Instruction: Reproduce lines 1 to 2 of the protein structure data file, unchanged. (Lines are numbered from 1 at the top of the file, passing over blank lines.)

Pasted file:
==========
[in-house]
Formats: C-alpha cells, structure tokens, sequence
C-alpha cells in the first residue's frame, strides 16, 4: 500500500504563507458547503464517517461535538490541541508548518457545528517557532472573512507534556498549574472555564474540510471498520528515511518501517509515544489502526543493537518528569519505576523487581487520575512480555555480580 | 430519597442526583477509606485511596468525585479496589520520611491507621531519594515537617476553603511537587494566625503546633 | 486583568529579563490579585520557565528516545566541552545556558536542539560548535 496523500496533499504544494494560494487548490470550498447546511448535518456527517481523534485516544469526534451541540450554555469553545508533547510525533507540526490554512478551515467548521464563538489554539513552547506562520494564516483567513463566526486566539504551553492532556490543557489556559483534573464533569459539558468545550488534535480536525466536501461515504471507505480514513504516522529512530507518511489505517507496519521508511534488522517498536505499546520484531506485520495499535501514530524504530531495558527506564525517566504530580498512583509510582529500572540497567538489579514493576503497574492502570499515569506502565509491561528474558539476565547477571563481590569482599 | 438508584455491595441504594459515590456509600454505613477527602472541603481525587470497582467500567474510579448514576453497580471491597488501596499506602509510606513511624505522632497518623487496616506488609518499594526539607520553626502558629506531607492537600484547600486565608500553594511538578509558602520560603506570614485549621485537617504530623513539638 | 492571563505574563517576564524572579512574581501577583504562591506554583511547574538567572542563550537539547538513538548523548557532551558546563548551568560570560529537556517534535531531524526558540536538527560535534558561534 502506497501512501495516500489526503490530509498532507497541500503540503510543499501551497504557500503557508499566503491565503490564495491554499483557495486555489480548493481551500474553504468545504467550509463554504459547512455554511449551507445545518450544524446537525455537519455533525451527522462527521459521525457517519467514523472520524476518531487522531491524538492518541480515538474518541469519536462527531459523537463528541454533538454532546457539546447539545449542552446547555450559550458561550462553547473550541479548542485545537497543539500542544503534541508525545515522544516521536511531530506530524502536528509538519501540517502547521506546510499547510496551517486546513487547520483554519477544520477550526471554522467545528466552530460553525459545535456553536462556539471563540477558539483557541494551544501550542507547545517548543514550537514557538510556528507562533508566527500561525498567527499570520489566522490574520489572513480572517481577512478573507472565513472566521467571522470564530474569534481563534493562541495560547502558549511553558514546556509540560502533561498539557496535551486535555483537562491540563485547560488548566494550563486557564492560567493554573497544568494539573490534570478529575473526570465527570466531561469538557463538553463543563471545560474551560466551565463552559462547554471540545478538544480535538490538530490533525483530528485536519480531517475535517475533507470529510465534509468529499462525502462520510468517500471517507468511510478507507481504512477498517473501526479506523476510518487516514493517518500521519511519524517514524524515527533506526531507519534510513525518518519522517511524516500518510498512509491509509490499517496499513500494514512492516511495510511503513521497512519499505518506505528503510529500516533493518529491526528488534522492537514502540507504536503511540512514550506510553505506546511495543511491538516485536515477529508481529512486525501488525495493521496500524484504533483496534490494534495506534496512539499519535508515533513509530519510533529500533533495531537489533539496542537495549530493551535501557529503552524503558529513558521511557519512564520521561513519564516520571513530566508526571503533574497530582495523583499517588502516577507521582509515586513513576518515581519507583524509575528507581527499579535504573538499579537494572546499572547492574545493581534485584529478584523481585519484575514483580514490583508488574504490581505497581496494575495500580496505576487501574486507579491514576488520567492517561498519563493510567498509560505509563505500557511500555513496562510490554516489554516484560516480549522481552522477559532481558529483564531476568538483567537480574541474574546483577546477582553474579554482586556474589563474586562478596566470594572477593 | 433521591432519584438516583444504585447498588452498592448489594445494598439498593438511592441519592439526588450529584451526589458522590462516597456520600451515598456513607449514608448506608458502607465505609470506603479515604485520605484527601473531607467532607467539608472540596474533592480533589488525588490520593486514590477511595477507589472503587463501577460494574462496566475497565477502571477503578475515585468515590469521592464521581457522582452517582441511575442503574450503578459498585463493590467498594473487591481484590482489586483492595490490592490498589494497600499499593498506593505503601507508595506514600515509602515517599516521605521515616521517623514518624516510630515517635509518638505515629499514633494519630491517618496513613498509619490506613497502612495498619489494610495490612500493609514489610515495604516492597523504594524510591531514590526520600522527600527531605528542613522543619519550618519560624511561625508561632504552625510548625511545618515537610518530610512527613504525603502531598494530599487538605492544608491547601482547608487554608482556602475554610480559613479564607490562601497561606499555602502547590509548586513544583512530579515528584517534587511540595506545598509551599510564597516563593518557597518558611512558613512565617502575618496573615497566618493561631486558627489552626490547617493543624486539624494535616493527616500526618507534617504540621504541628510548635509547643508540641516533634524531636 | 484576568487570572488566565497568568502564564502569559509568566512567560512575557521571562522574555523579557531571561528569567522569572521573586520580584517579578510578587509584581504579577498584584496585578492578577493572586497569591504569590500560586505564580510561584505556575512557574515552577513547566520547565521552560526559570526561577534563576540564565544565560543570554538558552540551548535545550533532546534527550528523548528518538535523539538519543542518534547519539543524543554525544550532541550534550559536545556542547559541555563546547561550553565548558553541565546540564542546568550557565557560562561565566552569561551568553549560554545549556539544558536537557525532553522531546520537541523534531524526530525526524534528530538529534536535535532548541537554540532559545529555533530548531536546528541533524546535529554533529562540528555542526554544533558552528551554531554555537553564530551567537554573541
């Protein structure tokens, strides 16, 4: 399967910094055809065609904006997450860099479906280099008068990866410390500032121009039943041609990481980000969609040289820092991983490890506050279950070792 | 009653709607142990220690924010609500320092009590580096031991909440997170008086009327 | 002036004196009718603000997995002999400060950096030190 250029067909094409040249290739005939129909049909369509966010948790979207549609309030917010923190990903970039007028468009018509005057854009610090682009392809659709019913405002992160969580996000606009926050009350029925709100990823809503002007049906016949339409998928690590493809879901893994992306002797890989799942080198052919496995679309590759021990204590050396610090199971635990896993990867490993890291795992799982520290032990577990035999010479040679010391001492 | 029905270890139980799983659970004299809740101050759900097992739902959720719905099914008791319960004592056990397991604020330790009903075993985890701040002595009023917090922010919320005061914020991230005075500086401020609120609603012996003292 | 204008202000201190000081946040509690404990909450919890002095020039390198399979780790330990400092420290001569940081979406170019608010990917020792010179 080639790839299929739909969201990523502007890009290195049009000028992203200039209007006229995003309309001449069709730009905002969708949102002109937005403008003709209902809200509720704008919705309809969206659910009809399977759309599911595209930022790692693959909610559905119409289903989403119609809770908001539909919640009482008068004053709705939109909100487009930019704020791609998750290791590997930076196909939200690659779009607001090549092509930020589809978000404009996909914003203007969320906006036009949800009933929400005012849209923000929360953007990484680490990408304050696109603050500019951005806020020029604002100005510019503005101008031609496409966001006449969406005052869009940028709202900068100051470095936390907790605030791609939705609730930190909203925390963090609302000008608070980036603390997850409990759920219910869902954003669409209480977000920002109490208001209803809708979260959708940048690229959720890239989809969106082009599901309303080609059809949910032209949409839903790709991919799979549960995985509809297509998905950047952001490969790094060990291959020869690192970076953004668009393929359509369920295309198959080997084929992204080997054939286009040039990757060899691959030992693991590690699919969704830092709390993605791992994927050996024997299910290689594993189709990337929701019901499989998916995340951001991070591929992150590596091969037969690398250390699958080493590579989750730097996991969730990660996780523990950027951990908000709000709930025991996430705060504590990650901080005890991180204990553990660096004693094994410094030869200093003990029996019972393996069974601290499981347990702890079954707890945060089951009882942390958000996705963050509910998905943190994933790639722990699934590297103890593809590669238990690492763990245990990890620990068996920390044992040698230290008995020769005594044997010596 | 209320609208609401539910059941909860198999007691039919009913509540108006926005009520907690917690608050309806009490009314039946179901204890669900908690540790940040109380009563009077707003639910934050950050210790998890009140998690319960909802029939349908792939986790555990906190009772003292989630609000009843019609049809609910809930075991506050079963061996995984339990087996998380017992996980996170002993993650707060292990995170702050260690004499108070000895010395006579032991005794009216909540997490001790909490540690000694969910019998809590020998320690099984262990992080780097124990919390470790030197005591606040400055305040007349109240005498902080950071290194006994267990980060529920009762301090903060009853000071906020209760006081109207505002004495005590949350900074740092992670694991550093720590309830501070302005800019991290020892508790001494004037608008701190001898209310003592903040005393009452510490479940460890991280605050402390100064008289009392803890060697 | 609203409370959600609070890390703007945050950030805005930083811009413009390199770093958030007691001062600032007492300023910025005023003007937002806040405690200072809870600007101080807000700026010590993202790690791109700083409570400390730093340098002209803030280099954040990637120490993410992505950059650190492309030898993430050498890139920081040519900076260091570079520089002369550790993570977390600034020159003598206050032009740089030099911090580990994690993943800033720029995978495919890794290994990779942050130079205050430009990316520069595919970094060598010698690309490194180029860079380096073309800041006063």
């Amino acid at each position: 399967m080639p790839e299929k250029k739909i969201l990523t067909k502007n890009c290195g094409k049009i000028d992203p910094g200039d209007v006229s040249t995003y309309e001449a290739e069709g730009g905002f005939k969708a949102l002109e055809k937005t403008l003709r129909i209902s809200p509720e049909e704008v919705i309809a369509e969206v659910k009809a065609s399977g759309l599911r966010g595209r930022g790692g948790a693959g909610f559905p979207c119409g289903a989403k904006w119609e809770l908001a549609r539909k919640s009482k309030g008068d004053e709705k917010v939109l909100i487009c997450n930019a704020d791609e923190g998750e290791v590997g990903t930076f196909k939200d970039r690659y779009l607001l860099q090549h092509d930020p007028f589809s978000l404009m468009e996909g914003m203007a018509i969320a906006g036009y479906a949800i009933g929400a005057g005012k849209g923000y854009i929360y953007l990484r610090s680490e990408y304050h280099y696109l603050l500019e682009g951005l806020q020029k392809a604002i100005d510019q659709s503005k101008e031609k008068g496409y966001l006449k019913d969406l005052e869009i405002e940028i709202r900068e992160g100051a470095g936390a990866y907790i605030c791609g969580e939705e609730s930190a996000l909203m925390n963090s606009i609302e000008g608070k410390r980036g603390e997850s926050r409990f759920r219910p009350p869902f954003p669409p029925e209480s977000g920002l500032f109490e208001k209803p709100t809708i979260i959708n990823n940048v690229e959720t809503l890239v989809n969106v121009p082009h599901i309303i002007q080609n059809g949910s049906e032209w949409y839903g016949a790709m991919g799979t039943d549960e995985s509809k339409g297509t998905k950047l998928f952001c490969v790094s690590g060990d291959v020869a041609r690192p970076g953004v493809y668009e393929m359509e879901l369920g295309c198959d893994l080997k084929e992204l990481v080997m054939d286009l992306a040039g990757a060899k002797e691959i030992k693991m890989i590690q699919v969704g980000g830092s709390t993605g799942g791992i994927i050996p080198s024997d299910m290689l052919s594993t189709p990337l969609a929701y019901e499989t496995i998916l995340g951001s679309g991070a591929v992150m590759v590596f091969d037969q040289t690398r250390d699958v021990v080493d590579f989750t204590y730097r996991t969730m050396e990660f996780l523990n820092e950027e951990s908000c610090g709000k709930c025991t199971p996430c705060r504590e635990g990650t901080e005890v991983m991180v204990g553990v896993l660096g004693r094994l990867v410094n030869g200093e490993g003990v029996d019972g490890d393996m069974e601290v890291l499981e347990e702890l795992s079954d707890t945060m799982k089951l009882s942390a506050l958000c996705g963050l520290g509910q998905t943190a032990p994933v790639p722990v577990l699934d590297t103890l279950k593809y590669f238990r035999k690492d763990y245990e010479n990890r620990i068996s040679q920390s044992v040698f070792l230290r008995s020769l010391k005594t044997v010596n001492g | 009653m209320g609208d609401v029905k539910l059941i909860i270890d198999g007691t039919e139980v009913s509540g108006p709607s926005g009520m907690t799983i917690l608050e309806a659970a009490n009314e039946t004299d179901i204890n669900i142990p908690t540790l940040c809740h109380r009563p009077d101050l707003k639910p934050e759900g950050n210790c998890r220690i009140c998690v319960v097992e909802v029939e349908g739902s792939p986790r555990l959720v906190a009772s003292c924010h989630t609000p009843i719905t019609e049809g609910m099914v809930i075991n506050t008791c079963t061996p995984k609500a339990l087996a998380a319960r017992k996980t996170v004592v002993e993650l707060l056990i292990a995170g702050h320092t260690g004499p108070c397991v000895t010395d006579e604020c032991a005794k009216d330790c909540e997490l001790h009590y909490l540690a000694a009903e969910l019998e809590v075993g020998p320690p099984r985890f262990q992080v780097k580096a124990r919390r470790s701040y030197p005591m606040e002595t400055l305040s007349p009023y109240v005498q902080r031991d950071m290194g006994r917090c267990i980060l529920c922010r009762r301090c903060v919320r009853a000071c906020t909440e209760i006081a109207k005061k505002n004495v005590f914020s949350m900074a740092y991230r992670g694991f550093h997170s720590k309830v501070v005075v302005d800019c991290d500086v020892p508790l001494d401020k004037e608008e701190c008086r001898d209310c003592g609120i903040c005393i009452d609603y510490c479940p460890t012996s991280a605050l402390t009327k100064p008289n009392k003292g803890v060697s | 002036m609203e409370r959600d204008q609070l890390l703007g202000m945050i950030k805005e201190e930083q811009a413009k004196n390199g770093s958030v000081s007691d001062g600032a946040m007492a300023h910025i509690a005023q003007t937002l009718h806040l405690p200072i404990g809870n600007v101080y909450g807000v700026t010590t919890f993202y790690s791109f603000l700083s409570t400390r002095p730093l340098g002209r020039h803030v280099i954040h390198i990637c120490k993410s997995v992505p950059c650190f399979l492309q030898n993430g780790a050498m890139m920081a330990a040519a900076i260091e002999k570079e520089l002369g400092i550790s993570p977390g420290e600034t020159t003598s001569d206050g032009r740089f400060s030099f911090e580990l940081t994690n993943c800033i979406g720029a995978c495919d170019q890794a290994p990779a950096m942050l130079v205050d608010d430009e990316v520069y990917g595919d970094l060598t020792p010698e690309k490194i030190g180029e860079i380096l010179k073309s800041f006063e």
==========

[in-house]
Formats: C-alpha cells, structure tokens, sequence